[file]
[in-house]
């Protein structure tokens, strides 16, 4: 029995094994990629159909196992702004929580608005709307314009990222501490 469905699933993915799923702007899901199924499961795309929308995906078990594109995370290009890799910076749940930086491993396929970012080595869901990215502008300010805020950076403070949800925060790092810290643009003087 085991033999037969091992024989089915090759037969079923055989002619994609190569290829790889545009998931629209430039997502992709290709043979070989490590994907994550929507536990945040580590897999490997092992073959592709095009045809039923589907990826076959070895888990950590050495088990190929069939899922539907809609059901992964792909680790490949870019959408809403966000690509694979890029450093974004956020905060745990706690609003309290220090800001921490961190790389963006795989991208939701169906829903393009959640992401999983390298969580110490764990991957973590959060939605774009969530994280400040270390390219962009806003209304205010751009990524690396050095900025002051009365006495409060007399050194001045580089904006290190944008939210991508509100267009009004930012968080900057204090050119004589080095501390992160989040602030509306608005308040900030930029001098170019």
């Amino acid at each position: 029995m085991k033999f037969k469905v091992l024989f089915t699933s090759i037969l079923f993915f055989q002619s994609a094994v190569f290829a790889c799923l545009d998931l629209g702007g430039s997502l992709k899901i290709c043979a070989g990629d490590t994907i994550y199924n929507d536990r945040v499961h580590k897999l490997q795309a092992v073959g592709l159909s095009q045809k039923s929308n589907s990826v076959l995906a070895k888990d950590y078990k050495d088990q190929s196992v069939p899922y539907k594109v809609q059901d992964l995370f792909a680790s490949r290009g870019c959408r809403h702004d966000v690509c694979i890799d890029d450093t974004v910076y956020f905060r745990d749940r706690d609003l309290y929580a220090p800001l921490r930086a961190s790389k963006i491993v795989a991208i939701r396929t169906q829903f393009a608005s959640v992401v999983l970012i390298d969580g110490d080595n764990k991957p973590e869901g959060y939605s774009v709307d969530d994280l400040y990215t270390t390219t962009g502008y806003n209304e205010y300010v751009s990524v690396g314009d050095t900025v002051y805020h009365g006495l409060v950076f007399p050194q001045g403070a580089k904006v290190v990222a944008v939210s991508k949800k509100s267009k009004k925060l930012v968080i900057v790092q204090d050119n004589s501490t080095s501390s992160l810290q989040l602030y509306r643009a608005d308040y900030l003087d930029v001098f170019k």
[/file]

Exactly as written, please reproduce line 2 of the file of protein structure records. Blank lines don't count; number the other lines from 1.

């Protein structure tokens, strides 16, 4: 029995094994990629159909196992702004929580608005709307314009990222501490 469905699933993915799923702007899901199924499961795309929308995906078990594109995370290009890799910076749940930086491993396929970012080595869901990215502008300010805020950076403070949800925060790092810290643009003087 085991033999037969091992024989089915090759037969079923055989002619994609190569290829790889545009998931629209430039997502992709290709043979070989490590994907994550929507536990945040580590897999490997092992073959592709095009045809039923589907990826076959070895888990950590050495088990190929069939899922539907809609059901992964792909680790490949870019959408809403966000690509694979890029450093974004956020905060745990706690609003309290220090800001921490961190790389963006795989991208939701169906829903393009959640992401999983390298969580110490764990991957973590959060939605774009969530994280400040270390390219962009806003209304205010751009990524690396050095900025002051009365006495409060007399050194001045580089904006290190944008939210991508509100267009009004930012968080900057204090050119004589080095501390992160989040602030509306608005308040900030930029001098170019």